Megève is the perfect European Snow Town. In fact, this little French town was conceived to be just that. Megève was actually built in the 1920s as the first purpose-built resort in the Alps, providing an alternative to the Swiss resort at St Moritz by the wealthy Rothschild family. Tucked into the French Alps in the ancient region (and once kingdom) of Savoy, it has been a popular ski resort since its conception. And yet. Despite its popularity and proximity to Mont Blanc, even despite being purpose-built, Megève still somehow manages to retain its Alpine authenticity and small-village charm, mixed with an apparent modern luxury. Megève is a fairy-tale town – wooden chalets, snow-covered pines, dramatic mountains, cosy restaurants. Unlike many modern constructions, the quaint centre of Megève was designed to stay in touch with its Alpine and Savoyard history and roots. Even when the snow is gone and the sun is shining, Megève and its beautiful Alpine environs is just as glorious in the summer – the town’s idyllic mountain setting is enough to make anyone’s heart sing.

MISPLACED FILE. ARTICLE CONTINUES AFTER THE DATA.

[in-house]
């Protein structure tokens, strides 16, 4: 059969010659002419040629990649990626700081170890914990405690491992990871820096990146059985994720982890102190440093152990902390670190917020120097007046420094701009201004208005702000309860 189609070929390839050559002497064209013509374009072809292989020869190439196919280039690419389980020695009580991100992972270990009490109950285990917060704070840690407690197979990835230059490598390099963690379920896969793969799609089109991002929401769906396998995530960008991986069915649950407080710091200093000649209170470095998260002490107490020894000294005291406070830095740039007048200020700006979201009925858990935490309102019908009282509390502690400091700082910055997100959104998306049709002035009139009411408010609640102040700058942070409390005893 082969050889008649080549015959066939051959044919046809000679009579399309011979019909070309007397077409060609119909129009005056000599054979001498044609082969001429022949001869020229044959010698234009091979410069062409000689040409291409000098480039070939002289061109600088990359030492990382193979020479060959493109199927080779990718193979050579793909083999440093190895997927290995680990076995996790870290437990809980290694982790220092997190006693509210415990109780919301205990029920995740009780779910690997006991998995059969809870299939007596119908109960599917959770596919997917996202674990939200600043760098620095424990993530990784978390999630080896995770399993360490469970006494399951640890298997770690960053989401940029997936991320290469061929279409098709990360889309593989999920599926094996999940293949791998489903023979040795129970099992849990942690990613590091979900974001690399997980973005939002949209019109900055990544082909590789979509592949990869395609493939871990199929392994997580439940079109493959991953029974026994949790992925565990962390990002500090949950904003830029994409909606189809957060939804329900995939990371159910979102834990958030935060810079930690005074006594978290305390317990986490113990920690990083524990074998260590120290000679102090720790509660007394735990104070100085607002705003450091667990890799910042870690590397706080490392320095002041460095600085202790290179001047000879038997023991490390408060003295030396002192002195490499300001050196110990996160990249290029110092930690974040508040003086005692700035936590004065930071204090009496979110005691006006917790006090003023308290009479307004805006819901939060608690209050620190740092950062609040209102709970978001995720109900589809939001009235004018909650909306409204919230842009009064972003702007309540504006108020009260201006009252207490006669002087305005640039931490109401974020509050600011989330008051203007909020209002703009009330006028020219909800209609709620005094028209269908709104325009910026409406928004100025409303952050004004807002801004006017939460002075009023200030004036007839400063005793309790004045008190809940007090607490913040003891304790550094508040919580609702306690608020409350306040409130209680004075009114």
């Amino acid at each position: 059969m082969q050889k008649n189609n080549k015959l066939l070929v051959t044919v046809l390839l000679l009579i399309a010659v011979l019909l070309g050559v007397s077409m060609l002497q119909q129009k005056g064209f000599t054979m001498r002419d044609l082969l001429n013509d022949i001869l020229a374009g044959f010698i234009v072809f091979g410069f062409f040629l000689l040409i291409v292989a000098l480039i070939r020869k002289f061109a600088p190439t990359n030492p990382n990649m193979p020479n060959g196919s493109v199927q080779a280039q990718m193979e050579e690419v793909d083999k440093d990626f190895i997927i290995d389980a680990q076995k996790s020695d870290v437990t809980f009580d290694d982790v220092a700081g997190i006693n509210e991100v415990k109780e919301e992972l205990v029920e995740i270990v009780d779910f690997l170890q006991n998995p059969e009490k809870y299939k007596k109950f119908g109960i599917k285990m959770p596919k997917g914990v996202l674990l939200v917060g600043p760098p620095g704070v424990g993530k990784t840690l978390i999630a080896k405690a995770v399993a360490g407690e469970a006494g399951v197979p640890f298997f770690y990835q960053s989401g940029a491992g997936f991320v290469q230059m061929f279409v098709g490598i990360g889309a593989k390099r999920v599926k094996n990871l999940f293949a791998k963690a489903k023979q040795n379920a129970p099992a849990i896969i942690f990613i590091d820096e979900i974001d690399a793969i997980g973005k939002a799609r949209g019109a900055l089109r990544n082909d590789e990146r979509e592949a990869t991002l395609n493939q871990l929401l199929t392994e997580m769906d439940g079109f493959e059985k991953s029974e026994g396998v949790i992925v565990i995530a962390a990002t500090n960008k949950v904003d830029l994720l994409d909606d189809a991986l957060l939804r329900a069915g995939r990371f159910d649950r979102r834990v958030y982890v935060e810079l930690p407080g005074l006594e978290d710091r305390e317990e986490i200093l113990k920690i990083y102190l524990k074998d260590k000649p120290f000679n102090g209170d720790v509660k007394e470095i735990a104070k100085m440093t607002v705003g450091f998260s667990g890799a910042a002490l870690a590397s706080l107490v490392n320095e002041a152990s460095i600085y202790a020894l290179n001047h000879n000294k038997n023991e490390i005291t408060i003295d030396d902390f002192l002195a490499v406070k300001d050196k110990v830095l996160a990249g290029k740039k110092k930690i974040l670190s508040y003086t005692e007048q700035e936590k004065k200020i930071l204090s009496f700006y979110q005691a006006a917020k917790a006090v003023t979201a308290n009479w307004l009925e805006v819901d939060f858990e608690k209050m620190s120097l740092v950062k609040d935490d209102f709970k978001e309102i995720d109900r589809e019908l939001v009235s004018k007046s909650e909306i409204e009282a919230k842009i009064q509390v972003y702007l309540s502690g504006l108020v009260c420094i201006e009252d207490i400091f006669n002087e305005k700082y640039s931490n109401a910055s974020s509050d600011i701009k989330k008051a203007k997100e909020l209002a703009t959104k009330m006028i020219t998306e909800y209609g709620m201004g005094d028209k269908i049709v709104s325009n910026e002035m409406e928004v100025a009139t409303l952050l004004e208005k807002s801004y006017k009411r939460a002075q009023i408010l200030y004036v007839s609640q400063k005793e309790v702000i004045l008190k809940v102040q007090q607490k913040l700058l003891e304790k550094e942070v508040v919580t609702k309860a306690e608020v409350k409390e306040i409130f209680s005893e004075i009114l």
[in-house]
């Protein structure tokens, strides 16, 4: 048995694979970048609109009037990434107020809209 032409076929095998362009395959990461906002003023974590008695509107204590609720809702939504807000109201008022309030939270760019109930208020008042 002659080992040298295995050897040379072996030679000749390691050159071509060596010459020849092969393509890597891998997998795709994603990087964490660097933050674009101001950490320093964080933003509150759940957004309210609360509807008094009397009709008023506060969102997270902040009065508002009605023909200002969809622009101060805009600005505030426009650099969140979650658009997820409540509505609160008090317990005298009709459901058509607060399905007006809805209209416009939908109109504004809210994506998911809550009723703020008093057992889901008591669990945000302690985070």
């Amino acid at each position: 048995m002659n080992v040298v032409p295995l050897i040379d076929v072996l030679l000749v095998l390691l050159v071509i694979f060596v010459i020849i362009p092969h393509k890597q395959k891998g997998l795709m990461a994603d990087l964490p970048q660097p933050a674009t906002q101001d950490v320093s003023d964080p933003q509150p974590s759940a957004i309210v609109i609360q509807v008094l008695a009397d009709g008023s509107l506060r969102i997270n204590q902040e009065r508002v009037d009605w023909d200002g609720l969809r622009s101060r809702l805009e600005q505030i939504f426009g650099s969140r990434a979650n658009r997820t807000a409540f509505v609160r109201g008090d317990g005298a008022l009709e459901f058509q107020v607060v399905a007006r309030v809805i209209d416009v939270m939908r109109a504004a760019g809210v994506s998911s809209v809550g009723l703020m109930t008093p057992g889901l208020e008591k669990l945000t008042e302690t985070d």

Pro tip: Looking for comfort and luxury on your snow town ski holiday? Try the elegant 5 star hotel, M de Megève combining old world charm and Alpine cosiness with modern luxury. They also happen to have a great restaurant!